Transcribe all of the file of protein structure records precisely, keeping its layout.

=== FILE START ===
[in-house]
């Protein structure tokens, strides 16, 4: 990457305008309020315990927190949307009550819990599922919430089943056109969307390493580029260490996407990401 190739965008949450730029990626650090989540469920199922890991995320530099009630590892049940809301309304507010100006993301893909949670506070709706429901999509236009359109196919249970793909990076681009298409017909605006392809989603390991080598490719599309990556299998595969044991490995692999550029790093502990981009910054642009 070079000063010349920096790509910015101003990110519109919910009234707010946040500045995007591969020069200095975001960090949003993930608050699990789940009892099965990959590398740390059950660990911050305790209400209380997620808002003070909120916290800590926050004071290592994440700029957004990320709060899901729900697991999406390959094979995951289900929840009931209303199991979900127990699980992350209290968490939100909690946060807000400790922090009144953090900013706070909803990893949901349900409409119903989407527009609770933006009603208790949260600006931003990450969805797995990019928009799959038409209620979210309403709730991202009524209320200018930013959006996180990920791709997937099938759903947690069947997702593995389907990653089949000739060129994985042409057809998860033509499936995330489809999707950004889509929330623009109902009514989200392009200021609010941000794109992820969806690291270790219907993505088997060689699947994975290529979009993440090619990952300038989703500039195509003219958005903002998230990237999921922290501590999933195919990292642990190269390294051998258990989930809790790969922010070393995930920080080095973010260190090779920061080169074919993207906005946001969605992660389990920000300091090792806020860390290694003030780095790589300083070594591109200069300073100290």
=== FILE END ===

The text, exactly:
[in-house]
């Protein structure tokens, strides 16, 4: 990457305008309020315990927190949307009550819990599922919430089943056109969307390493580029260490996407990401 190739965008949450730029990626650090989540469920199922890991995320530099009630590892049940809301309304507010100006993301893909949670506070709706429901999509236009359109196919249970793909990076681009298409017909605006392809989603390991080598490719599309990556299998595969044991490995692999550029790093502990981009910054642009 070079000063010349920096790509910015101003990110519109919910009234707010946040500045995007591969020069200095975001960090949003993930608050699990789940009892099965990959590398740390059950660990911050305790209400209380997620808002003070909120916290800590926050004071290592994440700029957004990320709060899901729900697991999406390959094979995951289900929840009931209303199991979900127990699980992350209290968490939100909690946060807000400790922090009144953090900013706070909803990893949901349900409409119903989407527009609770933006009603208790949260600006931003990450969805797995990019928009799959038409209620979210309403709730991202009524209320200018930013959006996180990920791709997937099938759903947690069947997702593995389907990653089949000739060129994985042409057809998860033509499936995330489809999707950004889509929330623009109902009514989200392009200021609010941000794109992820969806690291270790219907993505088997060689699947994975290529979009993440090619990952300038989703500039195509003219958005903002998230990237999921922290501590999933195919990292642990190269390294051998258990989930809790790969922010070393995930920080080095973010260190090779920061080169074919993207906005946001969605992660389990920000300091090792806020860390290694003030780095790589300083070594591109200069300073100290």